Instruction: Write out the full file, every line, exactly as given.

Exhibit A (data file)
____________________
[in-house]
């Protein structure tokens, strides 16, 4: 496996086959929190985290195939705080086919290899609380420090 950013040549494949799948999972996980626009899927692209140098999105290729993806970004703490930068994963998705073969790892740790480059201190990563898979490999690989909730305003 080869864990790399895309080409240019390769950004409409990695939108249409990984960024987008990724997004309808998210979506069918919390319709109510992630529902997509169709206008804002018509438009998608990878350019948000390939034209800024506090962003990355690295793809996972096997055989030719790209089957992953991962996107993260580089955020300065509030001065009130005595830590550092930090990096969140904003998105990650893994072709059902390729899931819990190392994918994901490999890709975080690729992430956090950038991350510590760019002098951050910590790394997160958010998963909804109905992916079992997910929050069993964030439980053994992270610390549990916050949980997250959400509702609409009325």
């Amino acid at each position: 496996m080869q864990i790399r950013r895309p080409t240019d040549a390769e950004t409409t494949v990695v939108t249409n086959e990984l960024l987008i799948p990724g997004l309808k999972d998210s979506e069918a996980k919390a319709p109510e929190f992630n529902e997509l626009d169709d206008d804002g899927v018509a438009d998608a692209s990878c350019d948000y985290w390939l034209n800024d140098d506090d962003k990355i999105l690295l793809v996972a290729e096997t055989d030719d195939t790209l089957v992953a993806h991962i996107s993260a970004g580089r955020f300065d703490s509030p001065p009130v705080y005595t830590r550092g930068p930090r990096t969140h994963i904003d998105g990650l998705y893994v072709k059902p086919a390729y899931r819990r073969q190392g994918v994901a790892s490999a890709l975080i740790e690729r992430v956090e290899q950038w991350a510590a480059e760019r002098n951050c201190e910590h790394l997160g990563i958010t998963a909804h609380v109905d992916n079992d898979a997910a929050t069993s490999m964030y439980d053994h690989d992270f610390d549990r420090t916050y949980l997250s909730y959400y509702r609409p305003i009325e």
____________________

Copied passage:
[in-house]
């Protein structure tokens, strides 16, 4: 496996086959929190985290195939705080086919290899609380420090 950013040549494949799948999972996980626009899927692209140098999105290729993806970004703490930068994963998705073969790892740790480059201190990563898979490999690989909730305003 080869864990790399895309080409240019390769950004409409990695939108249409990984960024987008990724997004309808998210979506069918919390319709109510992630529902997509169709206008804002018509438009998608990878350019948000390939034209800024506090962003990355690295793809996972096997055989030719790209089957992953991962996107993260580089955020300065509030001065009130005595830590550092930090990096969140904003998105990650893994072709059902390729899931819990190392994918994901490999890709975080690729992430956090950038991350510590760019002098951050910590790394997160958010998963909804109905992916079992997910929050069993964030439980053994992270610390549990916050949980997250959400509702609409009325």
């Amino acid at each position: 496996m080869q864990i790399r950013r895309p080409t240019d040549a390769e950004t409409t494949v990695v939108t249409n086959e990984l960024l987008i799948p990724g997004l309808k999972d998210s979506e069918a996980k919390a319709p109510e929190f992630n529902e997509l626009d169709d206008d804002g899927v018509a438009d998608a692209s990878c350019d948000y985290w390939l034209n800024d140098d506090d962003k990355i999105l690295l793809v996972a290729e096997t055989d030719d195939t790209l089957v992953a993806h991962i996107s993260a970004g580089r955020f300065d703490s509030p001065p009130v705080y005595t830590r550092g930068p930090r990096t969140h994963i904003d998105g990650l998705y893994v072709k059902p086919a390729y899931r819990r073969q190392g994918v994901a790892s490999a890709l975080i740790e690729r992430v956090e290899q950038w991350a510590a480059e760019r002098n951050c201190e910590h790394l997160g990563i958010t998963a909804h609380v109905d992916n079992d898979a997910a929050t069993s490999m964030y439980d053994h690989d992270f610390d549990r420090t916050y949980l997250s909730y959400y509702r609409p305003i009325e």